I’m not saying to make any new laws. I’m not even calling to hinder any freedoms. If I make a website and post on it then I am liable. The paper trail from the purchase of the domain and the hosting makes it easier. CDA 230 allows me to make a website, post whatever I want, and claim it is the users. I don’t even have to prove it because laws don’t require me to retain any data. CDA 230 has massive holes that prevents me from doing anything should any damage happen to me.

        “Would you also remove gun manufacturers liability protection for when their products are used by others for nefarious purposes?”

        If their products are used for libel then you bet. If the manufacturers use their weapon to kill someone? Sure. The difference is that a tech company can prevent people from doing something with their product by screening all posts. A gun company can’t. When you buy a gun it is out of their hands. Twitter and Facebook aren’t. Also, there isn’t a part of the constitution saying that the congress shall make no law freeing a tech platform from liability so there is that as well. It could really shut Hawley up on this matter and make him resign.

        If you want to post on the internet then go ahead. Make your own website and use your 1st amendment right. If what you host causes me damages I shouldn’t be told I can’t sue you. By forbidding that we open ourselves up to hell.
        Like having your kids photographed in their bathing suits at the beach on a website for perverts to drool over. Can even post their addresses. 100% legal and if by some chance it isn’t, well, CDA 230 protects the site owner.

        I don’t have all the answers. Not even saying that I have 1 answer. I see a lot of problems though. It all comes back to that. 230 is too easy for me to abuse. It enables potentially illegal behavior and completely shields me from any liability. In fact, it is a workaround for liability.

      3. “it ensure that first amendment protections are explicitly extended to the platforms.”
        No it doesn’t. If I call someone a filthy whore with saggy boobies I can get banned. 1st amendment, yo. Go on twitter and call a tranny a dude. See what happens.

        What 230 does is remove liability for what is posted on their platforms. It has nothing at all to do with free speech because a private company isn’t forced to (nor should be forced to) allow free speech. They’re private.

        230 allows me to use someone else’s property to post your name, social security number, and date of birth and the end result is that you can’t do anything except spend the next decade trying to prove that you didn’t buy a 2018 Honda Civic and take out 20 different credit cards.

    2. Would you also remove gun manufacturers liability protection for when their products are used by others for nefarious purposes?

  9. Here’s video of Biden bragging about threatening defunding Ukraine unless they
    stop an investigation of a company where his ne’er do well son sits on the board.

    https://www.youtube.com/watch?v=KCF9My1v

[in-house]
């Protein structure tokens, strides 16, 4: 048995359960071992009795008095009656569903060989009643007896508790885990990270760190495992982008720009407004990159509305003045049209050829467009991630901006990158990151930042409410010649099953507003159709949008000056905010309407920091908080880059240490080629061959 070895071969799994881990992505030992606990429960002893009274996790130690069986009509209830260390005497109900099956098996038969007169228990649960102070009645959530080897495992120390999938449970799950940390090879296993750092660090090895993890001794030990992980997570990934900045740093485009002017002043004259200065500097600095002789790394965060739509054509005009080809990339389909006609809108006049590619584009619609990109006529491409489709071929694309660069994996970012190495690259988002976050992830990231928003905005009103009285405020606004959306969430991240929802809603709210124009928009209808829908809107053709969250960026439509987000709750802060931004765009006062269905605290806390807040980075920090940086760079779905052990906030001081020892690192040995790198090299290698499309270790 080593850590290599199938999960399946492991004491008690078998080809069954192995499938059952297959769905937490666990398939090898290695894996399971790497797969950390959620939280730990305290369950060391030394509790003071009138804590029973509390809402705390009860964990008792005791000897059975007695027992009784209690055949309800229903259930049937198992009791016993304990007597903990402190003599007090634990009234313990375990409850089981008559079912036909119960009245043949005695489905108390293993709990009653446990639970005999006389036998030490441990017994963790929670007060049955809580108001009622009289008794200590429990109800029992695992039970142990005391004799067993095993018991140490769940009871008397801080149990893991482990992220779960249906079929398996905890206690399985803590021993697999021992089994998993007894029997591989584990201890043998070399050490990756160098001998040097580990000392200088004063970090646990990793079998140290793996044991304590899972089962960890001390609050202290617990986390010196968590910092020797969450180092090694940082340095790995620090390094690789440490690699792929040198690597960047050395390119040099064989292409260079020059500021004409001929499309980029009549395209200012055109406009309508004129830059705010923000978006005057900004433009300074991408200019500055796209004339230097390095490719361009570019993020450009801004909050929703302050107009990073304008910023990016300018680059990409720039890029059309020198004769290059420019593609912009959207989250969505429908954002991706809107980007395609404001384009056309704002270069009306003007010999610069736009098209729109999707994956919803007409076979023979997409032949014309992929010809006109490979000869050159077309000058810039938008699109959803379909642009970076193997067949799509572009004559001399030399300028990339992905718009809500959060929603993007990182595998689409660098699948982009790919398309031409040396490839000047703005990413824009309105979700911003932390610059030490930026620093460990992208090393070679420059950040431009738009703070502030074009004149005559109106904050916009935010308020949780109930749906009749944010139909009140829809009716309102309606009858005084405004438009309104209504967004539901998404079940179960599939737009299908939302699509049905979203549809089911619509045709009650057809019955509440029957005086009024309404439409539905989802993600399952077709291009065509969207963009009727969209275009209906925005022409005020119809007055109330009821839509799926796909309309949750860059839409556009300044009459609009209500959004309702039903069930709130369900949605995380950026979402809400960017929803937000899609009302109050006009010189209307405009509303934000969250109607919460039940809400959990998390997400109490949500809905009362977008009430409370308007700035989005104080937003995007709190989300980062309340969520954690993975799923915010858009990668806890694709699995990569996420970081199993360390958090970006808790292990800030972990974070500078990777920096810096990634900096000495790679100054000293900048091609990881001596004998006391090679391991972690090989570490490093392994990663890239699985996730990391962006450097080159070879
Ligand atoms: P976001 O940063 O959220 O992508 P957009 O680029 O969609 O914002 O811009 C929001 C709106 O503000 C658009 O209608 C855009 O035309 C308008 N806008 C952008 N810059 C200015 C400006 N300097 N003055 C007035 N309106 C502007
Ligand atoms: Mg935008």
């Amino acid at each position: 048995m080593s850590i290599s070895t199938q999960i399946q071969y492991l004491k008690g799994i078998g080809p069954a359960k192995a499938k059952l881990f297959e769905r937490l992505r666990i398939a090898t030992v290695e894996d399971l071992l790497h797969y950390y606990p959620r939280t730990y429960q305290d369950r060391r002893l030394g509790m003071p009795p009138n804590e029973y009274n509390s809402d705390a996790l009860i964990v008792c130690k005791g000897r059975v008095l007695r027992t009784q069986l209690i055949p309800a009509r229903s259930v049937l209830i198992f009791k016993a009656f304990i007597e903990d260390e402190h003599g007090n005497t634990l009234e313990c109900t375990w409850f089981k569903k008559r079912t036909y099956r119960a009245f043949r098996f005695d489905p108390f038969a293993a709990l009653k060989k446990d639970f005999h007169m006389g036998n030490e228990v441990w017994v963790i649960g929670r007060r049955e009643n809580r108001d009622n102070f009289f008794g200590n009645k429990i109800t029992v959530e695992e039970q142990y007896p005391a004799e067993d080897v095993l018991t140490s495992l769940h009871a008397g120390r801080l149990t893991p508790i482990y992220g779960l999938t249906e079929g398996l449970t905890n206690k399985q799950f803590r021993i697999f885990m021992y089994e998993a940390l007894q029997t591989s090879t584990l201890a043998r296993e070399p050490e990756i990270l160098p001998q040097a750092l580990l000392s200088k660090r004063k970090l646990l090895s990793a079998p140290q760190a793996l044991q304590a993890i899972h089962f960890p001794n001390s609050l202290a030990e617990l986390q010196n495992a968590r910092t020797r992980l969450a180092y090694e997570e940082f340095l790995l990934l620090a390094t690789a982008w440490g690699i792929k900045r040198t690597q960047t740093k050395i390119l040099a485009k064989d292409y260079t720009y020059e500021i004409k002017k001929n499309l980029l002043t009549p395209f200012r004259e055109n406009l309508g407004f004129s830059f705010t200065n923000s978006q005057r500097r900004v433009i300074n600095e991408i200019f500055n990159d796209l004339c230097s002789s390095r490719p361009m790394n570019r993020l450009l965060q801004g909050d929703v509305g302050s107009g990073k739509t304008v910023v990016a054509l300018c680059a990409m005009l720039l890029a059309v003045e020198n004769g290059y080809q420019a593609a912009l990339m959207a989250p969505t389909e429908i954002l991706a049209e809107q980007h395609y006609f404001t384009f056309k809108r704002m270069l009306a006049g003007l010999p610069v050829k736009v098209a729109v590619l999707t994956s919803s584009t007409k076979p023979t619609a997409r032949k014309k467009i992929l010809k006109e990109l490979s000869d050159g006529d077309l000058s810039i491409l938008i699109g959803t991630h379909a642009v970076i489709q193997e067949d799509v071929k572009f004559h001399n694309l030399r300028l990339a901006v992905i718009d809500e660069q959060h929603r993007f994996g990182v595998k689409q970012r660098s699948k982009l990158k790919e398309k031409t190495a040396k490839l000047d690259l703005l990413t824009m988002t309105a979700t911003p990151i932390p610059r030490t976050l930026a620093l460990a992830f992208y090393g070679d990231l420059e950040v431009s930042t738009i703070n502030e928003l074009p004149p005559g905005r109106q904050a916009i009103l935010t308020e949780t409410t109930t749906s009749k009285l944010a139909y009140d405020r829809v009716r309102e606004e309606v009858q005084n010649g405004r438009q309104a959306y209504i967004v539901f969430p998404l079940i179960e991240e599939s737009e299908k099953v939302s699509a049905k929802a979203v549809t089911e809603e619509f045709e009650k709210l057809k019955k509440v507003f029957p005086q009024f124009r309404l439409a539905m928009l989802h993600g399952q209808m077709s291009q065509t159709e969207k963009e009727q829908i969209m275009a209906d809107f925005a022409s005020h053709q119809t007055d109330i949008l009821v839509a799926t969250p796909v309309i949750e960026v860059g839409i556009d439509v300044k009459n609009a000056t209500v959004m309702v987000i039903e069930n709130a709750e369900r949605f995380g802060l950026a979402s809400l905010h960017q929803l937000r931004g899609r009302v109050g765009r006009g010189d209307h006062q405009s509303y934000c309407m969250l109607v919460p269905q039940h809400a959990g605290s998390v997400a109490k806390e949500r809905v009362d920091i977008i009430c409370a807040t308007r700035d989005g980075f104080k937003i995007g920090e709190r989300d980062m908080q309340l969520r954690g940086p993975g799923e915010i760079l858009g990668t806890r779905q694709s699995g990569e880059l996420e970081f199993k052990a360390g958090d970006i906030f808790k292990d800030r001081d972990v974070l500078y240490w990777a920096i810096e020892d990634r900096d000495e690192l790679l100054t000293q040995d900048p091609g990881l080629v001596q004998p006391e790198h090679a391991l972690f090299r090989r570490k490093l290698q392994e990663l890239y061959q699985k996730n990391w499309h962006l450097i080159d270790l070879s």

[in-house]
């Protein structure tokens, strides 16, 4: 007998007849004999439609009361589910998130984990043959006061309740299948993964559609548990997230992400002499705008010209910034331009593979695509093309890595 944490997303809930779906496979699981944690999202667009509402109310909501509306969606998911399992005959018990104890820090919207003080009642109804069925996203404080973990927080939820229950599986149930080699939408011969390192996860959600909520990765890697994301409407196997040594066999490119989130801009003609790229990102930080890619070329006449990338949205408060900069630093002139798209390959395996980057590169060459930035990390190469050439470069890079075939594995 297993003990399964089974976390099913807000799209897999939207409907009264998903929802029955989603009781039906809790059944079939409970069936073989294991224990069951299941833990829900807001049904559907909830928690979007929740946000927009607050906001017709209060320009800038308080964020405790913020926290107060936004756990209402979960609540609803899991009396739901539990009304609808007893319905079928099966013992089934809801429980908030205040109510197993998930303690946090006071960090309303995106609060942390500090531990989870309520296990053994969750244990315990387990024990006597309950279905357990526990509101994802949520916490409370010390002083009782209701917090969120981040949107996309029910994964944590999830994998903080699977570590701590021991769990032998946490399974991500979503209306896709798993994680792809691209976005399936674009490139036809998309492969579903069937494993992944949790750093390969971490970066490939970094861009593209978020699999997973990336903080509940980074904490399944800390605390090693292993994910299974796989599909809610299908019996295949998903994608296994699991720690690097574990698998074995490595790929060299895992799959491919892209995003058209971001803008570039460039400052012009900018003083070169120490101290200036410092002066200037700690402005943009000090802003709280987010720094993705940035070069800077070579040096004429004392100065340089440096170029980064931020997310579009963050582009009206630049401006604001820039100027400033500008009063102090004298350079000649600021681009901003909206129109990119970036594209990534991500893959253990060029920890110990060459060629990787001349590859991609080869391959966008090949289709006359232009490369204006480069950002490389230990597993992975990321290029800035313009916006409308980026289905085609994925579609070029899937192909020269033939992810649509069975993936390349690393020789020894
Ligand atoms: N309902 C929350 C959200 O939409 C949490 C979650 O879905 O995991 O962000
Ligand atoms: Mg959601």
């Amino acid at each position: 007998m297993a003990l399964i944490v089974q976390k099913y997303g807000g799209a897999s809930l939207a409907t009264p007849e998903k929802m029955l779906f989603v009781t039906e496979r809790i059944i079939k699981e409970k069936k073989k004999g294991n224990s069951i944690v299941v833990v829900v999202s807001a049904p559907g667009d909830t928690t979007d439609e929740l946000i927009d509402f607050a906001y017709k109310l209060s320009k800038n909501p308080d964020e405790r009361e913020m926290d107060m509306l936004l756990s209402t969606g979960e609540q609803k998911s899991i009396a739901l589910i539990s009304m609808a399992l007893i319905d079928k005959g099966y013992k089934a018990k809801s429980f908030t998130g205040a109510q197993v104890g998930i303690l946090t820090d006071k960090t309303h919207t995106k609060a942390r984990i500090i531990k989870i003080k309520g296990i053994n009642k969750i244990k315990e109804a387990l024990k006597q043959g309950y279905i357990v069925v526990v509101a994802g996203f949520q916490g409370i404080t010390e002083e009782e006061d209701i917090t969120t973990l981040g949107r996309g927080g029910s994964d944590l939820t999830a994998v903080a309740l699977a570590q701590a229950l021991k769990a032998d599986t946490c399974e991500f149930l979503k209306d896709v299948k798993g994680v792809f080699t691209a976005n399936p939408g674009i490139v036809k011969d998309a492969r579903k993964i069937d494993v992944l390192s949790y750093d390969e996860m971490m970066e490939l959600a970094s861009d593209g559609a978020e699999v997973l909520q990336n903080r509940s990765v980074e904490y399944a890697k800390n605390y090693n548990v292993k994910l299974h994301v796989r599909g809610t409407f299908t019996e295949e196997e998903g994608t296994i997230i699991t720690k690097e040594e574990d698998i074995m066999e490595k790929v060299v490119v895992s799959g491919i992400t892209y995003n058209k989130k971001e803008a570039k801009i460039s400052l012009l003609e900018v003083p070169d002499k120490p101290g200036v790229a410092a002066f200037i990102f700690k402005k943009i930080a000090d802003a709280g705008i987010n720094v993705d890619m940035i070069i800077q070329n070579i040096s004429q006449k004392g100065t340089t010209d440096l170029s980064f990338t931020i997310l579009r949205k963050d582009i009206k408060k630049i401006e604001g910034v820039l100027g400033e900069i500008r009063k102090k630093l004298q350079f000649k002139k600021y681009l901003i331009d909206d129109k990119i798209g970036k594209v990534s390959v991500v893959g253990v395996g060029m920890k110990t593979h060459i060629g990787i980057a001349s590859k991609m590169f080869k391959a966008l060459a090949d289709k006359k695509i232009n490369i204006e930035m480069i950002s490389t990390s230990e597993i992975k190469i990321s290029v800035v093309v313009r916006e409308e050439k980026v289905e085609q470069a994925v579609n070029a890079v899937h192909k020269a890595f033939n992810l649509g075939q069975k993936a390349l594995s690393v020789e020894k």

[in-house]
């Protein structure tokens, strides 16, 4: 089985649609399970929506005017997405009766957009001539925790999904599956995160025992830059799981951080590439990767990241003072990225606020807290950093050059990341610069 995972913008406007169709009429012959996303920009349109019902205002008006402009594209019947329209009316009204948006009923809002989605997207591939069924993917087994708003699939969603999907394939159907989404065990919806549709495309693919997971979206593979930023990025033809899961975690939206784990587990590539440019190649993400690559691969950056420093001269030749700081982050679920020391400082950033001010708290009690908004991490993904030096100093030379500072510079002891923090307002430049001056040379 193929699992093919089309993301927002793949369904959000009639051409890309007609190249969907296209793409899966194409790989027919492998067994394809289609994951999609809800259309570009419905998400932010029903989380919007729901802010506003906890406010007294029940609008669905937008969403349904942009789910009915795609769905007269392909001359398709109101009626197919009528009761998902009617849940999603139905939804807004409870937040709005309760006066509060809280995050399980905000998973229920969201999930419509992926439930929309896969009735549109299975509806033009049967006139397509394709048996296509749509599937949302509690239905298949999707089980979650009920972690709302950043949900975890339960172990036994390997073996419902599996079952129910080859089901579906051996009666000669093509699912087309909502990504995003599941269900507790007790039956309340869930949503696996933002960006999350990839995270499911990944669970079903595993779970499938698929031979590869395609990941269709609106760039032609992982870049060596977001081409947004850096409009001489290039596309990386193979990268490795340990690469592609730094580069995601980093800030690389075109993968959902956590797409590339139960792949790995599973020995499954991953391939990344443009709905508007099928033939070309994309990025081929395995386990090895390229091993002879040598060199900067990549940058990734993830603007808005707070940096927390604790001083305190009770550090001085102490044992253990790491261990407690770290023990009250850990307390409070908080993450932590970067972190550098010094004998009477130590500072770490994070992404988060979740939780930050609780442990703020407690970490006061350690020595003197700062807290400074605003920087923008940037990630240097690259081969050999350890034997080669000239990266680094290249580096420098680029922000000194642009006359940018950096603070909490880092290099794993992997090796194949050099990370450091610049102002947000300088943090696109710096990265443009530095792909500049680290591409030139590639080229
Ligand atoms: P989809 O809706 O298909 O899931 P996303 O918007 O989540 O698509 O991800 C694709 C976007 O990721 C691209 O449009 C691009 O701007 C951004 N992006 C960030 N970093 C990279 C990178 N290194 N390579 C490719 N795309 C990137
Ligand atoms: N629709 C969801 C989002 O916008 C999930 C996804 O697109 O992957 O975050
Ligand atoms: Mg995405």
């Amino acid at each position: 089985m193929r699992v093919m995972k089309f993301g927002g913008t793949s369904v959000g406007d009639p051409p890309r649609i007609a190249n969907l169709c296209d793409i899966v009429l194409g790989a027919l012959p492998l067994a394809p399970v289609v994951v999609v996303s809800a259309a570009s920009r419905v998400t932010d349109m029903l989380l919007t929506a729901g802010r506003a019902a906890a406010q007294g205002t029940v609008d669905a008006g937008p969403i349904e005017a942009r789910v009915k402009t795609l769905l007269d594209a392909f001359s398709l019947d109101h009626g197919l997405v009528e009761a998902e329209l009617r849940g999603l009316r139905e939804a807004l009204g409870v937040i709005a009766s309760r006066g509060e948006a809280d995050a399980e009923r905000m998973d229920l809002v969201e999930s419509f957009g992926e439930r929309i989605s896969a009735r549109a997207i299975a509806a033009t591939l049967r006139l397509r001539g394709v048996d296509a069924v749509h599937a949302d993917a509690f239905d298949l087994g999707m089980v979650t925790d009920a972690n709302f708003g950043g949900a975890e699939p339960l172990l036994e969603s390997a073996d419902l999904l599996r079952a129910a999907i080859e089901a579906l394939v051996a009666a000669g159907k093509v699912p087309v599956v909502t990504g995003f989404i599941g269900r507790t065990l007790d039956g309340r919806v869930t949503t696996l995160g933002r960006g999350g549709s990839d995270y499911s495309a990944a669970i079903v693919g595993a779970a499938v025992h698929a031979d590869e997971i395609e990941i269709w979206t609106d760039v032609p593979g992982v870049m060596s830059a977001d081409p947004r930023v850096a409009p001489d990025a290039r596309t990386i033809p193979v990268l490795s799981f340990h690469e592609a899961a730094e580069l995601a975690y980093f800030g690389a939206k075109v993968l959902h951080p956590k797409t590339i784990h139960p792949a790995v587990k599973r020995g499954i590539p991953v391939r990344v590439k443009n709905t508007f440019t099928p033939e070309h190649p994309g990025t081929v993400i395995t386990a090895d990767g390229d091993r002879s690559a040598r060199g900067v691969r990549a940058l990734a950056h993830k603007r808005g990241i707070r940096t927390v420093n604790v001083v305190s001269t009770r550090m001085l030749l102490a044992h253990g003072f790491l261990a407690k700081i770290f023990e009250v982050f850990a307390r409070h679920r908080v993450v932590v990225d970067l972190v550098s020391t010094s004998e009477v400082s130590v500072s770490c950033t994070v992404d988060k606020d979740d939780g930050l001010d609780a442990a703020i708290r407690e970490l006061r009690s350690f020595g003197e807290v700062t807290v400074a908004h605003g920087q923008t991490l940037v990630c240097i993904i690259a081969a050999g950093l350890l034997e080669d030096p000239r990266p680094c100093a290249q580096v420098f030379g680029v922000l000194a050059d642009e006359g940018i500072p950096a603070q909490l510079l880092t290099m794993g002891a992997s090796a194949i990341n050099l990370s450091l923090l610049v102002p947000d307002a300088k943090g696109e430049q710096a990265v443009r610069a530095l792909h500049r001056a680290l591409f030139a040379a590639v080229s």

Oops! There’s no video of Biden bragging about threatening defunding Ukraine unless they stop an investigation of a company where his ne’er do well son sits on the board.
    Thank you You Tube for making my viewing choices so easy.

  10. Why, oh why, didn’t they just keep McCaskill as their Senator? Wouldn’t a corporate shill be better than a wannabe fascist?

    1. As a Missouri voter, I can assure you that a no for McCaskill was necessary. A yes for Hawley looked good in the primaries, then rapidly evaporated as the general election approached. Genuinely good choices in general elections are restricted to about 10% of House districts. The candidates who, in office, earn Conservative Review LIberty Scores of at least 80%. https://www.conservativereview.com/scorecard/

  11. It’s largely a government created problem, so of course government is going to be involved in any solution.

    Acting like the case is anything other is not credible.

  12. Hawley should know. Sen. Josh Hawley wants men with guns to force bitches to squeeze out pups in response to pro-choice “extremism.” Just as work is the time derivative of force in the strict physical sense, power it the time derivative of the deadly force wielded by politicians and their armed minions. Its dimensions are dead people, megadeaths in international contexts. In Republican Party doublethink, men with guns pointed at women and physicians is “pro-life,” the 14th Amendment says All ova fertilized, and the “free exercise” in the First Amendment means “coerced exercise.” That’s the law as seen by real lawmakers, not sissy libertarians.

  13. I don’t understand why those who call themselves libertarians are so enamored with this incredible concentration of power in the hands of a few

    It wasn’t created by force.

    I thought the whole libertarian tradition was about standing up to power. It was about checking concentrated power on behalf of the people.

    How socialist of you.

    1. Look at what happened to Gab, though; It’s now being maintained by force. (If what happened to Gab doesn’t meet your definition of “force”, you definition is dangerously narrow.)

      And it’s aspiring to get control of force, by dictating who wins the next election. At which time Panopticon surveillance and an army will be under the control of the same people.